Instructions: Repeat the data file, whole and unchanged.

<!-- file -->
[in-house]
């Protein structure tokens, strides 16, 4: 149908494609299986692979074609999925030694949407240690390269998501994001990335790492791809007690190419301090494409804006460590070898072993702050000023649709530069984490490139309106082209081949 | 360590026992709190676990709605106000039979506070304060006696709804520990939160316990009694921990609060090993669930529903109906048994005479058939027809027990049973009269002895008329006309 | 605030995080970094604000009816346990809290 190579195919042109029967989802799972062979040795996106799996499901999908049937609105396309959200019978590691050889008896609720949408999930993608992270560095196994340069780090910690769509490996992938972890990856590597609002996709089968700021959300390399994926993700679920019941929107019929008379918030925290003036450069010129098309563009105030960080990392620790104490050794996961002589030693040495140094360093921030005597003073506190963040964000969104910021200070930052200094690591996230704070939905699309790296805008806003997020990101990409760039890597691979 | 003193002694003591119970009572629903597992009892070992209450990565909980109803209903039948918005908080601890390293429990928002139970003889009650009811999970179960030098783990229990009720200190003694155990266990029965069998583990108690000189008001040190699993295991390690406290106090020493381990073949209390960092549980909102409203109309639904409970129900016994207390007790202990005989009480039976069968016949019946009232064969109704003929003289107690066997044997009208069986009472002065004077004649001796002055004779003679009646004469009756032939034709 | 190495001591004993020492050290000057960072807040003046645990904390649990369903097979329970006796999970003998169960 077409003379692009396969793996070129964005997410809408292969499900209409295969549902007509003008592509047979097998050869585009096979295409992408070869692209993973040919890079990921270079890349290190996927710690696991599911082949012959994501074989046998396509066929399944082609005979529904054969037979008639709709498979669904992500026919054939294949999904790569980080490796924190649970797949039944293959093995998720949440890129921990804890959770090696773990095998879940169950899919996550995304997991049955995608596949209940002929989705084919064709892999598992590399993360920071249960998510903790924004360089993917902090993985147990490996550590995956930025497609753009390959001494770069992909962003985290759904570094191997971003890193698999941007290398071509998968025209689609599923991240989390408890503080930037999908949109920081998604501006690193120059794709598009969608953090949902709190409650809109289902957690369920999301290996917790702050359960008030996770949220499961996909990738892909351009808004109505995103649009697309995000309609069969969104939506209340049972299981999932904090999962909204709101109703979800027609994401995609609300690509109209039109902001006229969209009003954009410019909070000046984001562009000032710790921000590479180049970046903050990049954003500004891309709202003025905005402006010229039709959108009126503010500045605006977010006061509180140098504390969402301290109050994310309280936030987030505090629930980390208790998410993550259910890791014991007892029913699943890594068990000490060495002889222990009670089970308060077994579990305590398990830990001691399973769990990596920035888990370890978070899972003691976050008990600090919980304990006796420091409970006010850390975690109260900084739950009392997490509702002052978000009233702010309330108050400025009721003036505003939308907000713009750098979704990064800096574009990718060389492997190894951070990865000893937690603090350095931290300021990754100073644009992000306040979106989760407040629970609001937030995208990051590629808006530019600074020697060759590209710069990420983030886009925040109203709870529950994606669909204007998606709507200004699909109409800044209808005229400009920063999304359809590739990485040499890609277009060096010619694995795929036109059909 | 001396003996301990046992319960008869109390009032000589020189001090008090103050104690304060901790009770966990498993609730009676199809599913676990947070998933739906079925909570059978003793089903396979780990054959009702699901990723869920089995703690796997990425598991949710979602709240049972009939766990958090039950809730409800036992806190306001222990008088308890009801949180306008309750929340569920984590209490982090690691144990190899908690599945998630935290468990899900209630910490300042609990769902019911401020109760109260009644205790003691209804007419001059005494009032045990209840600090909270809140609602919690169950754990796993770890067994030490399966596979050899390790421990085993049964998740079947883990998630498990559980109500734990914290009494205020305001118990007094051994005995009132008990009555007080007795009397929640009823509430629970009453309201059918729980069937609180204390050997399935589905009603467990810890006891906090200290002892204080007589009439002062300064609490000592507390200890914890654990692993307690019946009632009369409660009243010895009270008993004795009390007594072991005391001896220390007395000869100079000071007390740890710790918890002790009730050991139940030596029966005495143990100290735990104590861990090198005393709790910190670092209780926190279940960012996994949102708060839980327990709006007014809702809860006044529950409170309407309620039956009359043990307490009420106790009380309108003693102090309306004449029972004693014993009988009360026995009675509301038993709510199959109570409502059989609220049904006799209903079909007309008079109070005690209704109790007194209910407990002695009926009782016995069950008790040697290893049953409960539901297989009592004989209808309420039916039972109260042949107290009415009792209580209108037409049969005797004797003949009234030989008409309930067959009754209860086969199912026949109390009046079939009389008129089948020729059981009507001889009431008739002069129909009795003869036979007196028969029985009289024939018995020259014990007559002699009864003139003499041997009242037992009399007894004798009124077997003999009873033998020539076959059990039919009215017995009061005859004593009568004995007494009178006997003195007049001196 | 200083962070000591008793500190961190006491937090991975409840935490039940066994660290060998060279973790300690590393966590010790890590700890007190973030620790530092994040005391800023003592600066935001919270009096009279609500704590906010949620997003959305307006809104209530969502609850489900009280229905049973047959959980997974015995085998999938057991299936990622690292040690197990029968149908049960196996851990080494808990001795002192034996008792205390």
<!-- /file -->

[in-house]
């Protein structure tokens, strides 16, 4: 149908494609299986692979074609999925030694949407240690390269998501994001990335790492791809007690190419301090494409804006460590070898072993702050000023649709530069984490490139309106082209081949 | 360590026992709190676990709605106000039979506070304060006696709804520990939160316990009694921990609060090993669930529903109906048994005479058939027809027990049973009269002895008329006309 | 605030995080970094604000009816346990809290 190579195919042109029967989802799972062979040795996106799996499901999908049937609105396309959200019978590691050889008896609720949408999930993608992270560095196994340069780090910690769509490996992938972890990856590597609002996709089968700021959300390399994926993700679920019941929107019929008379918030925290003036450069010129098309563009105030960080990392620790104490050794996961002589030693040495140094360093921030005597003073506190963040964000969104910021200070930052200094690591996230704070939905699309790296805008806003997020990101990409760039890597691979 | 003193002694003591119970009572629903597992009892070992209450990565909980109803209903039948918005908080601890390293429990928002139970003889009650009811999970179960030098783990229990009720200190003694155990266990029965069998583990108690000189008001040190699993295991390690406290106090020493381990073949209390960092549980909102409203109309639904409970129900016994207390007790202990005989009480039976069968016949019946009232064969109704003929003289107690066997044997009208069986009472002065004077004649001796002055004779003679009646004469009756032939034709 | 190495001591004993020492050290000057960072807040003046645990904390649990369903097979329970006796999970003998169960 077409003379692009396969793996070129964005997410809408292969499900209409295969549902007509003008592509047979097998050869585009096979295409992408070869692209993973040919890079990921270079890349290190996927710690696991599911082949012959994501074989046998396509066929399944082609005979529904054969037979008639709709498979669904992500026919054939294949999904790569980080490796924190649970797949039944293959093995998720949440890129921990804890959770090696773990095998879940169950899919996550995304997991049955995608596949209940002929989705084919064709892999598992590399993360920071249960998510903790924004360089993917902090993985147990490996550590995956930025497609753009390959001494770069992909962003985290759904570094191997971003890193698999941007290398071509998968025209689609599923991240989390408890503080930037999908949109920081998604501006690193120059794709598009969608953090949902709190409650809109289902957690369920999301290996917790702050359960008030996770949220499961996909990738892909351009808004109505995103649009697309995000309609069969969104939506209340049972299981999932904090999962909204709101109703979800027609994401995609609300690509109209039109902001006229969209009003954009410019909070000046984001562009000032710790921000590479180049970046903050990049954003500004891309709202003025905005402006010229039709959108009126503010500045605006977010006061509180140098504390969402301290109050994310309280936030987030505090629930980390208790998410993550259910890791014991007892029913699943890594068990000490060495002889222990009670089970308060077994579990305590398990830990001691399973769990990596920035888990370890978070899972003691976050008990600090919980304990006796420091409970006010850390975690109260900084739950009392997490509702002052978000009233702010309330108050400025009721003036505003939308907000713009750098979704990064800096574009990718060389492997190894951070990865000893937690603090350095931290300021990754100073644009992000306040979106989760407040629970609001937030995208990051590629808006530019600074020697060759590209710069990420983030886009925040109203709870529950994606669909204007998606709507200004699909109409800044209808005229400009920063999304359809590739990485040499890609277009060096010619694995795929036109059909 | 001396003996301990046992319960008869109390009032000589020189001090008090103050104690304060901790009770966990498993609730009676199809599913676990947070998933739906079925909570059978003793089903396979780990054959009702699901990723869920089995703690796997990425598991949710979602709240049972009939766990958090039950809730409800036992806190306001222990008088308890009801949180306008309750929340569920984590209490982090690691144990190899908690599945998630935290468990899900209630910490300042609990769902019911401020109760109260009644205790003691209804007419001059005494009032045990209840600090909270809140609602919690169950754990796993770890067994030490399966596979050899390790421990085993049964998740079947883990998630498990559980109500734990914290009494205020305001118990007094051994005995009132008990009555007080007795009397929640009823509430629970009453309201059918729980069937609180204390050997399935589905009603467990810890006891906090200290002892204080007589009439002062300064609490000592507390200890914890654990692993307690019946009632009369409660009243010895009270008993004795009390007594072991005391001896220390007395000869100079000071007390740890710790918890002790009730050991139940030596029966005495143990100290735990104590861990090198005393709790910190670092209780926190279940960012996994949102708060839980327990709006007014809702809860006044529950409170309407309620039956009359043990307490009420106790009380309108003693102090309306004449029972004693014993009988009360026995009675509301038993709510199959109570409502059989609220049904006799209903079909007309008079109070005690209704109790007194209910407990002695009926009782016995069950008790040697290893049953409960539901297989009592004989209808309420039916039972109260042949107290009415009792209580209108037409049969005797004797003949009234030989008409309930067959009754209860086969199912026949109390009046079939009389008129089948020729059981009507001889009431008739002069129909009795003869036979007196028969029985009289024939018995020259014990007559002699009864003139003499041997009242037992009399007894004798009124077997003999009873033998020539076959059990039919009215017995009061005859004593009568004995007494009178006997003195007049001196 | 200083962070000591008793500190961190006491937090991975409840935490039940066994660290060998060279973790300690590393966590010790890590700890007190973030620790530092994040005391800023003592600066935001919270009096009279609500704590906010949620997003959305307006809104209530969502609850489900009280229905049973047959959980997974015995085998999938057991299936990622690292040690197990029968149908049960196996851990080494808990001795002192034996008792205390």